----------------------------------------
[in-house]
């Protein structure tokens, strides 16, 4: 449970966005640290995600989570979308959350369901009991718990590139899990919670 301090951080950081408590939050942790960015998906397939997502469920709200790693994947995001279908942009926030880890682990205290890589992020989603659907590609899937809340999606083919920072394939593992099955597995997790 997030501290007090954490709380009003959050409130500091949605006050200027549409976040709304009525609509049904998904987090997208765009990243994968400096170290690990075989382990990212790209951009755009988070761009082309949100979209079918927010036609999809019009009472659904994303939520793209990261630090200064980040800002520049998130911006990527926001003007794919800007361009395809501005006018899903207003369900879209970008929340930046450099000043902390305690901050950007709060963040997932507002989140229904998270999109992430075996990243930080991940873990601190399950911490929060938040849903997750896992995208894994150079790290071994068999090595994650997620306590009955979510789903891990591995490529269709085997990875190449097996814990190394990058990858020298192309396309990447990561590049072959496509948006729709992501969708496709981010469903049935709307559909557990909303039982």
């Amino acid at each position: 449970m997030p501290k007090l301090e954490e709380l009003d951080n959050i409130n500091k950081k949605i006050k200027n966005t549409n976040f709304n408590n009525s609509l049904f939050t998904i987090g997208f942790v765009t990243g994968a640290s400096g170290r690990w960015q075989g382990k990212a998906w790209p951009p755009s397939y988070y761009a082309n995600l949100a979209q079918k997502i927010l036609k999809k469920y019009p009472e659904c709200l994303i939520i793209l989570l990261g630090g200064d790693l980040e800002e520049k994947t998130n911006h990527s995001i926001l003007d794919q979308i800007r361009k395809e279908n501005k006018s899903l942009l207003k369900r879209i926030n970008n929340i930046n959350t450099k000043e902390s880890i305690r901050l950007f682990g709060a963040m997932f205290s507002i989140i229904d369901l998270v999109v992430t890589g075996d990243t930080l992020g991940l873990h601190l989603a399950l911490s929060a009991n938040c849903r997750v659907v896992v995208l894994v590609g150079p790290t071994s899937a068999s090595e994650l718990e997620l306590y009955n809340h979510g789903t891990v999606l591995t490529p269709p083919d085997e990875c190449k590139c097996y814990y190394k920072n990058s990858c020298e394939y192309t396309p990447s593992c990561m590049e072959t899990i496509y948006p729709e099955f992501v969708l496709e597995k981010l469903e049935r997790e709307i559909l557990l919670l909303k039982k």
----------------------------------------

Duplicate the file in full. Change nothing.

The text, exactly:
[in-house]
């Protein structure tokens, strides 16, 4: 449970966005640290995600989570979308959350369901009991718990590139899990919670 301090951080950081408590939050942790960015998906397939997502469920709200790693994947995001279908942009926030880890682990205290890589992020989603659907590609899937809340999606083919920072394939593992099955597995997790 997030501290007090954490709380009003959050409130500091949605006050200027549409976040709304009525609509049904998904987090997208765009990243994968400096170290690990075989382990990212790209951009755009988070761009082309949100979209079918927010036609999809019009009472659904994303939520793209990261630090200064980040800002520049998130911006990527926001003007794919800007361009395809501005006018899903207003369900879209970008929340930046450099000043902390305690901050950007709060963040997932507002989140229904998270999109992430075996990243930080991940873990601190399950911490929060938040849903997750896992995208894994150079790290071994068999090595994650997620306590009955979510789903891990591995490529269709085997990875190449097996814990190394990058990858020298192309396309990447990561590049072959496509948006729709992501969708496709981010469903049935709307559909557990909303039982």
């Amino acid at each position: 449970m997030p501290k007090l301090e954490e709380l009003d951080n959050i409130n500091k950081k949605i006050k200027n966005t549409n976040f709304n408590n009525s609509l049904f939050t998904i987090g997208f942790v765009t990243g994968a640290s400096g170290r690990w960015q075989g382990k990212a998906w790209p951009p755009s397939y988070y761009a082309n995600l949100a979209q079918k997502i927010l036609k999809k469920y019009p009472e659904c709200l994303i939520i793209l989570l990261g630090g200064d790693l980040e800002e520049k994947t998130n911006h990527s995001i926001l003007d794919q979308i800007r361009k395809e279908n501005k006018s899903l942009l207003k369900r879209i926030n970008n929340i930046n959350t450099k000043e902390s880890i305690r901050l950007f682990g709060a963040m997932f205290s507002i989140i229904d369901l998270v999109v992430t890589g075996d990243t930080l992020g991940l873990h601190l989603a399950l911490s929060a009991n938040c849903r997750v659907v896992v995208l894994v590609g150079p790290t071994s899937a068999s090595e994650l718990e997620l306590y009955n809340h979510g789903t891990v999606l591995t490529p269709p083919d085997e990875c190449k590139c097996y814990y190394k920072n990058s990858c020298e394939y192309t396309p990447s593992c990561m590049e072959t899990i496509y948006p729709e099955f992501v969708l496709e597995k981010l469903e049935r997790e709307i559909l557990l919670l909303k039982k």